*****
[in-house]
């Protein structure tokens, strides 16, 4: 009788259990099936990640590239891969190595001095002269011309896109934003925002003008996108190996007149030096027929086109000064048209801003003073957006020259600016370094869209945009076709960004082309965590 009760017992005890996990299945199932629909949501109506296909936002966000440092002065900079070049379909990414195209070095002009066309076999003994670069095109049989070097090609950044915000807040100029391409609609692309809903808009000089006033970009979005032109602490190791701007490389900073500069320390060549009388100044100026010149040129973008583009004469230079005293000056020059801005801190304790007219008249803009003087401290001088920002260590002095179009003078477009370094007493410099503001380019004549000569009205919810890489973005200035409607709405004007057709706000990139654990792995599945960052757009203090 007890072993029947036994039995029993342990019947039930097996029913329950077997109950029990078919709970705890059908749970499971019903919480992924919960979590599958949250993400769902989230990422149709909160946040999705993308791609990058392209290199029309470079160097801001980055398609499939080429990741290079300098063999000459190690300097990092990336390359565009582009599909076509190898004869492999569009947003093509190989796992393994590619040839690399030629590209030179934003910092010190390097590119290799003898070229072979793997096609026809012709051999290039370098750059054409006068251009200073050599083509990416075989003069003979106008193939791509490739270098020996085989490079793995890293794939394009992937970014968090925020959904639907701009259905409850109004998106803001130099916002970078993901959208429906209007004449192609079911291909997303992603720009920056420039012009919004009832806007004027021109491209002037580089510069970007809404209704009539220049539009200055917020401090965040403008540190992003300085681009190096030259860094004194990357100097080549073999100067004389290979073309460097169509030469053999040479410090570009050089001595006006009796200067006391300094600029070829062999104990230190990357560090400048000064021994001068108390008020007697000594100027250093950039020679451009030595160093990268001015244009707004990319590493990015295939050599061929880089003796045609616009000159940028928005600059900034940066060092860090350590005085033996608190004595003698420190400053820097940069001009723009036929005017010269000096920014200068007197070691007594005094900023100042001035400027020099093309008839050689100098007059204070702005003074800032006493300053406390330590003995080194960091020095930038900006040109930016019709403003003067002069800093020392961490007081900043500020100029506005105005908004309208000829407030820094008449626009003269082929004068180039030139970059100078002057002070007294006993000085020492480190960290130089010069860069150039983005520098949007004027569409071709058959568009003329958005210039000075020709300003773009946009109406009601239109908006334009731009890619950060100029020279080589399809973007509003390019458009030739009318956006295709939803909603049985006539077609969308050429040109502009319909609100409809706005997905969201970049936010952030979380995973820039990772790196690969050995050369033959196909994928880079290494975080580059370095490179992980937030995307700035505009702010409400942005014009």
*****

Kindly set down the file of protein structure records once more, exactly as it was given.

[in-house]
């Protein structure tokens, strides 16, 4: 009788259990099936990640590239891969190595001095002269011309896109934003925002003008996108190996007149030096027929086109000064048209801003003073957006020259600016370094869209945009076709960004082309965590 009760017992005890996990299945199932629909949501109506296909936002966000440092002065900079070049379909990414195209070095002009066309076999003994670069095109049989070097090609950044915000807040100029391409609609692309809903808009000089006033970009979005032109602490190791701007490389900073500069320390060549009388100044100026010149040129973008583009004469230079005293000056020059801005801190304790007219008249803009003087401290001088920002260590002095179009003078477009370094007493410099503001380019004549000569009205919810890489973005200035409607709405004007057709706000990139654990792995599945960052757009203090 007890072993029947036994039995029993342990019947039930097996029913329950077997109950029990078919709970705890059908749970499971019903919480992924919960979590599958949250993400769902989230990422149709909160946040999705993308791609990058392209290199029309470079160097801001980055398609499939080429990741290079300098063999000459190690300097990092990336390359565009582009599909076509190898004869492999569009947003093509190989796992393994590619040839690399030629590209030179934003910092010190390097590119290799003898070229072979793997096609026809012709051999290039370098750059054409006068251009200073050599083509990416075989003069003979106008193939791509490739270098020996085989490079793995890293794939394009992937970014968090925020959904639907701009259905409850109004998106803001130099916002970078993901959208429906209007004449192609079911291909997303992603720009920056420039012009919004009832806007004027021109491209002037580089510069970007809404209704009539220049539009200055917020401090965040403008540190992003300085681009190096030259860094004194990357100097080549073999100067004389290979073309460097169509030469053999040479410090570009050089001595006006009796200067006391300094600029070829062999104990230190990357560090400048000064021994001068108390008020007697000594100027250093950039020679451009030595160093990268001015244009707004990319590493990015295939050599061929880089003796045609616009000159940028928005600059900034940066060092860090350590005085033996608190004595003698420190400053820097940069001009723009036929005017010269000096920014200068007197070691007594005094900023100042001035400027020099093309008839050689100098007059204070702005003074800032006493300053406390330590003995080194960091020095930038900006040109930016019709403003003067002069800093020392961490007081900043500020100029506005105005908004309208000829407030820094008449626009003269082929004068180039030139970059100078002057002070007294006993000085020492480190960290130089010069860069150039983005520098949007004027569409071709058959568009003329958005210039000075020709300003773009946009109406009601239109908006334009731009890619950060100029020279080589399809973007509003390019458009030739009318956006295709939803909603049985006539077609969308050429040109502009319909609100409809706005997905969201970049936010952030979380995973820039990772790196690969050995050369033959196909994928880079290494975080580059370095490179992980937030995307700035505009702010409400942005014009």